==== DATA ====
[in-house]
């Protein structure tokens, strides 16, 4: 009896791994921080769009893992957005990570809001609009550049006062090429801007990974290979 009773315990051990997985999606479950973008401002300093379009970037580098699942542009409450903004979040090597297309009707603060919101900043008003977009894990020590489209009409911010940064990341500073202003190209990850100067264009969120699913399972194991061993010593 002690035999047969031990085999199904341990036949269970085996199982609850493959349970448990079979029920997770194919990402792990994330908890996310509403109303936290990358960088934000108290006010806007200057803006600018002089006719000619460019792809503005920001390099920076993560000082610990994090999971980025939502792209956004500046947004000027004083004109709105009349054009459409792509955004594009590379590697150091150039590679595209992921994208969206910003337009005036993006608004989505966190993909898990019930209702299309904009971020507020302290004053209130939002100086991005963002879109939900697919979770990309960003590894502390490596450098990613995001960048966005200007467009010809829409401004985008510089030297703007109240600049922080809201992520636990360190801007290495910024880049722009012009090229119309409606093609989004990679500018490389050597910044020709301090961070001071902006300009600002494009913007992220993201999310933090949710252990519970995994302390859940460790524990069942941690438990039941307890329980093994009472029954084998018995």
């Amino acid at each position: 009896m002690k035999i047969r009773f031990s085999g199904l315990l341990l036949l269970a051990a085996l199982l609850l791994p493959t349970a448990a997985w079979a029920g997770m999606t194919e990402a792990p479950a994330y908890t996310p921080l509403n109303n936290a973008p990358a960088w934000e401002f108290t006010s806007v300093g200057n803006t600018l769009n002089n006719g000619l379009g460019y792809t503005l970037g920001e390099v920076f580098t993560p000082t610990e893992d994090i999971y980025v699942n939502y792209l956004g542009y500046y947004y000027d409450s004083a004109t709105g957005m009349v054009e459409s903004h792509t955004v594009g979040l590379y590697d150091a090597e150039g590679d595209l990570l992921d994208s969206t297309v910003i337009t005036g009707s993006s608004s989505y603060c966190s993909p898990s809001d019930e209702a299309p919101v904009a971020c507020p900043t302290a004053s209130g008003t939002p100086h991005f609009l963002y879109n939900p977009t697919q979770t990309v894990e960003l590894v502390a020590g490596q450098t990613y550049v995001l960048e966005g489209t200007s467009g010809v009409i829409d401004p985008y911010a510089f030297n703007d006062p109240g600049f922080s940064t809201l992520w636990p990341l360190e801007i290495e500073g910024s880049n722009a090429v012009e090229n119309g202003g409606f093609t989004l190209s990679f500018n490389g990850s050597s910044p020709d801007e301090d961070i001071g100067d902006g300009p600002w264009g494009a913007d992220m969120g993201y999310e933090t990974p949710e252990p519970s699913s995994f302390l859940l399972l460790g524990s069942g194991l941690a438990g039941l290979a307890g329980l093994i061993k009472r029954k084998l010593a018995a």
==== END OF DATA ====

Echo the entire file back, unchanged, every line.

[in-house]
């Protein structure tokens, strides 16, 4: 009896791994921080769009893992957005990570809001609009550049006062090429801007990974290979 009773315990051990997985999606479950973008401002300093379009970037580098699942542009409450903004979040090597297309009707603060919101900043008003977009894990020590489209009409911010940064990341500073202003190209990850100067264009969120699913399972194991061993010593 002690035999047969031990085999199904341990036949269970085996199982609850493959349970448990079979029920997770194919990402792990994330908890996310509403109303936290990358960088934000108290006010806007200057803006600018002089006719000619460019792809503005920001390099920076993560000082610990994090999971980025939502792209956004500046947004000027004083004109709105009349054009459409792509955004594009590379590697150091150039590679595209992921994208969206910003337009005036993006608004989505966190993909898990019930209702299309904009971020507020302290004053209130939002100086991005963002879109939900697919979770990309960003590894502390490596450098990613995001960048966005200007467009010809829409401004985008510089030297703007109240600049922080809201992520636990360190801007290495910024880049722009012009090229119309409606093609989004990679500018490389050597910044020709301090961070001071902006300009600002494009913007992220993201999310933090949710252990519970995994302390859940460790524990069942941690438990039941307890329980093994009472029954084998018995």
């Amino acid at each position: 009896m002690k035999i047969r009773f031990s085999g199904l315990l341990l036949l269970a051990a085996l199982l609850l791994p493959t349970a448990a997985w079979a029920g997770m999606t194919e990402a792990p479950a994330y908890t996310p921080l509403n109303n936290a973008p990358a960088w934000e401002f108290t006010s806007v300093g200057n803006t600018l769009n002089n006719g000619l379009g460019y792809t503005l970037g920001e390099v920076f580098t993560p000082t610990e893992d994090i999971y980025v699942n939502y792209l956004g542009y500046y947004y000027d409450s004083a004109t709105g957005m009349v054009e459409s903004h792509t955004v594009g979040l590379y590697d150091a090597e150039g590679d595209l990570l992921d994208s969206t297309v910003i337009t005036g009707s993006s608004s989505y603060c966190s993909p898990s809001d019930e209702a299309p919101v904009a971020c507020p900043t302290a004053s209130g008003t939002p100086h991005f609009l963002y879109n939900p977009t697919q979770t990309v894990e960003l590894v502390a020590g490596q450098t990613y550049v995001l960048e966005g489209t200007s467009g010809v009409i829409d401004p985008y911010a510089f030297n703007d006062p109240g600049f922080s940064t809201l992520w636990p990341l360190e801007i290495e500073g910024s880049n722009a090429v012009e090229n119309g202003g409606f093609t989004l190209s990679f500018n490389g990850s050597s910044p020709d801007e301090d961070i001071g100067d902006g300009p600002w264009g494009a913007d992220m969120g993201y999310e933090t990974p949710e252990p519970s699913s995994f302390l859940l399972l460790g524990s069942g194991l941690a438990g039941l290979a307890g329980l093994i061993k009472r029954k084998l010593a018995a």